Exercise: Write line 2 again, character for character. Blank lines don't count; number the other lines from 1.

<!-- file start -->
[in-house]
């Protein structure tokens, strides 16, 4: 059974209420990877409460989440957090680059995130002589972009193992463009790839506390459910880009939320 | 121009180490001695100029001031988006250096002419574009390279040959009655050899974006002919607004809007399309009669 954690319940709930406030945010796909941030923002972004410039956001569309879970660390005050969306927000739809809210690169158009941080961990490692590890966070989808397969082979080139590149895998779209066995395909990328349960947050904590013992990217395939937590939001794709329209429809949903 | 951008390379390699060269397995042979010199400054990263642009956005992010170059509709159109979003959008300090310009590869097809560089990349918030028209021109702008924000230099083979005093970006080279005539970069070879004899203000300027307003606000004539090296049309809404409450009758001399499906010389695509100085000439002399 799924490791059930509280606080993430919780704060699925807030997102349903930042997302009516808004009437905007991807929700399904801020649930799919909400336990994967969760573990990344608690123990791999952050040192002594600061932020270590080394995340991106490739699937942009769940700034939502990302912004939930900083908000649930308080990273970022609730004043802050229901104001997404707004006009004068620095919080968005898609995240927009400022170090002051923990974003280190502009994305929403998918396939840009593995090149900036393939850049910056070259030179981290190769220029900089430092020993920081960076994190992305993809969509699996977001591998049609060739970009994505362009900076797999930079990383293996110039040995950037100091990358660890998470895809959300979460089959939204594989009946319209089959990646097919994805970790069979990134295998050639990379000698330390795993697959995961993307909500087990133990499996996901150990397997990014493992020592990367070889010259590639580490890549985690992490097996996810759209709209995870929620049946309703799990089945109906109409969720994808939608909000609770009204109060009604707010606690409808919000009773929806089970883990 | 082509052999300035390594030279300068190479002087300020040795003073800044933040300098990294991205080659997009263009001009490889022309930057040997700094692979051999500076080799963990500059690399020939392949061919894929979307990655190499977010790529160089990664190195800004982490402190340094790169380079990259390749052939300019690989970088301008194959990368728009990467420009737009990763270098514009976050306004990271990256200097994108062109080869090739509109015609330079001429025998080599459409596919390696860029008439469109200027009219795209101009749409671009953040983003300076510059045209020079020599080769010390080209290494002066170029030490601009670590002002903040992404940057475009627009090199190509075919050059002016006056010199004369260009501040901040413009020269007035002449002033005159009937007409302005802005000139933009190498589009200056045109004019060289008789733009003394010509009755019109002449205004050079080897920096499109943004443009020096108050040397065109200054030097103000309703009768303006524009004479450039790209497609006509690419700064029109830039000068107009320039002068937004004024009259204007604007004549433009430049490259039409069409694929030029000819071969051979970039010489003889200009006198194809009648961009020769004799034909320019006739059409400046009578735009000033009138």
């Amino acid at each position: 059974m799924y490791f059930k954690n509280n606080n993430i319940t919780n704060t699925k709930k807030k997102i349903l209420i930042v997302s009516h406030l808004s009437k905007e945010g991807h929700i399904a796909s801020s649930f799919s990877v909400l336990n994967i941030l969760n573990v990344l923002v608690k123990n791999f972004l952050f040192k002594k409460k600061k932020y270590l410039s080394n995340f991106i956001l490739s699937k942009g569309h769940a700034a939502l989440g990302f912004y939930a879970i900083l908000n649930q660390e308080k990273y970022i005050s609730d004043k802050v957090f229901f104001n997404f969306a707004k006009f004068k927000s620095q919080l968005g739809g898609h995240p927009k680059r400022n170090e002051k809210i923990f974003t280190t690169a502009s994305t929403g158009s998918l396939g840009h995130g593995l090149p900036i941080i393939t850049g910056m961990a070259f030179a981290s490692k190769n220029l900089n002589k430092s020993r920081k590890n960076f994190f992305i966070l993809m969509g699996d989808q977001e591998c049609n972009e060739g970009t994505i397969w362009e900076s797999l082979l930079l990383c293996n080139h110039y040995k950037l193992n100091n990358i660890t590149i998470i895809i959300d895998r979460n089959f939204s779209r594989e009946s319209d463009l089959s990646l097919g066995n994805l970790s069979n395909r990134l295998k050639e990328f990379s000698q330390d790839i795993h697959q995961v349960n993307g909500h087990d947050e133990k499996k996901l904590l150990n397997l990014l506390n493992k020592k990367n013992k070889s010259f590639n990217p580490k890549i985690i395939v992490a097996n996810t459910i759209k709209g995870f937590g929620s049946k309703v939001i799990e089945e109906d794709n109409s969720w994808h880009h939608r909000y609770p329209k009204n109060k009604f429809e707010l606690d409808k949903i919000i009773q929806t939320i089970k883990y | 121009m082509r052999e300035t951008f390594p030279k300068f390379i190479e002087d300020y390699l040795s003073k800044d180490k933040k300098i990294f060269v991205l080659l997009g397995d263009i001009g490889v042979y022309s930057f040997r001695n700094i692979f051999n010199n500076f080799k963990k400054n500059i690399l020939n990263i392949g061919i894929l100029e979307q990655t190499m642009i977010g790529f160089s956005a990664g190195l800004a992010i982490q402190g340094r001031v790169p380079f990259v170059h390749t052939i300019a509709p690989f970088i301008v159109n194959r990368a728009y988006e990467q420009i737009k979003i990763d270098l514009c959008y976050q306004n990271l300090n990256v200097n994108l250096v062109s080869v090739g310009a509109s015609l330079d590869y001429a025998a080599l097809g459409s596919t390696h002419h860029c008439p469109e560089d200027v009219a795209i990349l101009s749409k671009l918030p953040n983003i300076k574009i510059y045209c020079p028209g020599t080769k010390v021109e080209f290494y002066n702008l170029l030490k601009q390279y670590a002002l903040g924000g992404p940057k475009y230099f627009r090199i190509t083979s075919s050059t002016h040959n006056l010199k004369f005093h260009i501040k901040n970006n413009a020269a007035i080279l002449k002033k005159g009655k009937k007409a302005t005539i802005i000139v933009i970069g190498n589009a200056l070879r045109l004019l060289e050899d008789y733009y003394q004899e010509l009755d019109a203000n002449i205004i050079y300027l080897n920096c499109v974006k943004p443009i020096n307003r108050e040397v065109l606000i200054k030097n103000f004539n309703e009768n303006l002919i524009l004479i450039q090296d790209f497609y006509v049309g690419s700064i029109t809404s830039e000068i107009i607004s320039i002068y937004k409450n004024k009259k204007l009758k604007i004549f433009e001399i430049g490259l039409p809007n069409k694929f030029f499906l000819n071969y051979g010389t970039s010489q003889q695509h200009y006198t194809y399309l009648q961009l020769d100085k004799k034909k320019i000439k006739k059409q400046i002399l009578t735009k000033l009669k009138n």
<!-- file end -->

């Protein structure tokens, strides 16, 4: 059974209420990877409460989440957090680059995130002589972009193992463009790839506390459910880009939320 | 121009180490001695100029001031988006250096002419574009390279040959009655050899974006002919607004809007399309009669 954690319940709930406030945010796909941030923002972004410039956001569309879970660390005050969306927000739809809210690169158009941080961990490692590890966070989808397969082979080139590149895998779209066995395909990328349960947050904590013992990217395939937590939001794709329209429809949903 | 951008390379390699060269397995042979010199400054990263642009956005992010170059509709159109979003959008300090310009590869097809560089990349918030028209021109702008924000230099083979005093970006080279005539970069070879004899203000300027307003606000004539090296049309809404409450009758001399499906010389695509100085000439002399 799924490791059930509280606080993430919780704060699925807030997102349903930042997302009516808004009437905007991807929700399904801020649930799919909400336990994967969760573990990344608690123990791999952050040192002594600061932020270590080394995340991106490739699937942009769940700034939502990302912004939930900083908000649930308080990273970022609730004043802050229901104001997404707004006009004068620095919080968005898609995240927009400022170090002051923990974003280190502009994305929403998918396939840009593995090149900036393939850049910056070259030179981290190769220029900089430092020993920081960076994190992305993809969509699996977001591998049609060739970009994505362009900076797999930079990383293996110039040995950037100091990358660890998470895809959300979460089959939204594989009946319209089959990646097919994805970790069979990134295998050639990379000698330390795993697959995961993307909500087990133990499996996901150990397997990014493992020592990367070889010259590639580490890549985690992490097996996810759209709209995870929620049946309703799990089945109906109409969720994808939608909000609770009204109060009604707010606690409808919000009773929806089970883990 | 082509052999300035390594030279300068190479002087300020040795003073800044933040300098990294991205080659997009263009001009490889022309930057040997700094692979051999500076080799963990500059690399020939392949061919894929979307990655190499977010790529160089990664190195800004982490402190340094790169380079990259390749052939300019690989970088301008194959990368728009990467420009737009990763270098514009976050306004990271990256200097994108062109080869090739509109015609330079001429025998080599459409596919390696860029008439469109200027009219795209101009749409671009953040983003300076510059045209020079020599080769010390080209290494002066170029030490601009670590002002903040992404940057475009627009090199190509075919050059002016006056010199004369260009501040901040413009020269007035002449002033005159009937007409302005802005000139933009190498589009200056045109004019060289008789733009003394010509009755019109002449205004050079080897920096499109943004443009020096108050040397065109200054030097103000309703009768303006524009004479450039790209497609006509690419700064029109830039000068107009320039002068937004004024009259204007604007004549433009430049490259039409069409694929030029000819071969051979970039010489003889200009006198194809009648961009020769004799034909320019006739059409400046009578735009000033009138």